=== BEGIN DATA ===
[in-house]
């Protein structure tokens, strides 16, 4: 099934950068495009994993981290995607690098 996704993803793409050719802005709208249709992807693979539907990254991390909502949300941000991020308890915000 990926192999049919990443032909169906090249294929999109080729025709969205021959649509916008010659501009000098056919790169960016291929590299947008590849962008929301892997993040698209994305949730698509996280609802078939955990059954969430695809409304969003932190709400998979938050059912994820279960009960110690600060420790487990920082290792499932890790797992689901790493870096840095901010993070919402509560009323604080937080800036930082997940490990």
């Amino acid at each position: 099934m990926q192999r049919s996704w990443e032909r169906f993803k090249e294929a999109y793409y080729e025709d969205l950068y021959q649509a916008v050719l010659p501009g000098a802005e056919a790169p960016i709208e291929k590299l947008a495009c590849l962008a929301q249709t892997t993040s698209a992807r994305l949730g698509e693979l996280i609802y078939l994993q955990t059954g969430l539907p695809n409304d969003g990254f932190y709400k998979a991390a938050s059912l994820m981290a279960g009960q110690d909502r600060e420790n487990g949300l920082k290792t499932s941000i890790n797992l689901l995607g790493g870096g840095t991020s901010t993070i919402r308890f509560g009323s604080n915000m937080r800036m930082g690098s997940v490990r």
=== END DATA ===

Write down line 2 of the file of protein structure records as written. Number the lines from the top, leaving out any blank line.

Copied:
């Protein structure tokens, strides 16, 4: 099934950068495009994993981290995607690098 996704993803793409050719802005709208249709992807693979539907990254991390909502949300941000991020308890915000 990926192999049919990443032909169906090249294929999109080729025709969205021959649509916008010659501009000098056919790169960016291929590299947008590849962008929301892997993040698209994305949730698509996280609802078939955990059954969430695809409304969003932190709400998979938050059912994820279960009960110690600060420790487990920082290792499932890790797992689901790493870096840095901010993070919402509560009323604080937080800036930082997940490990």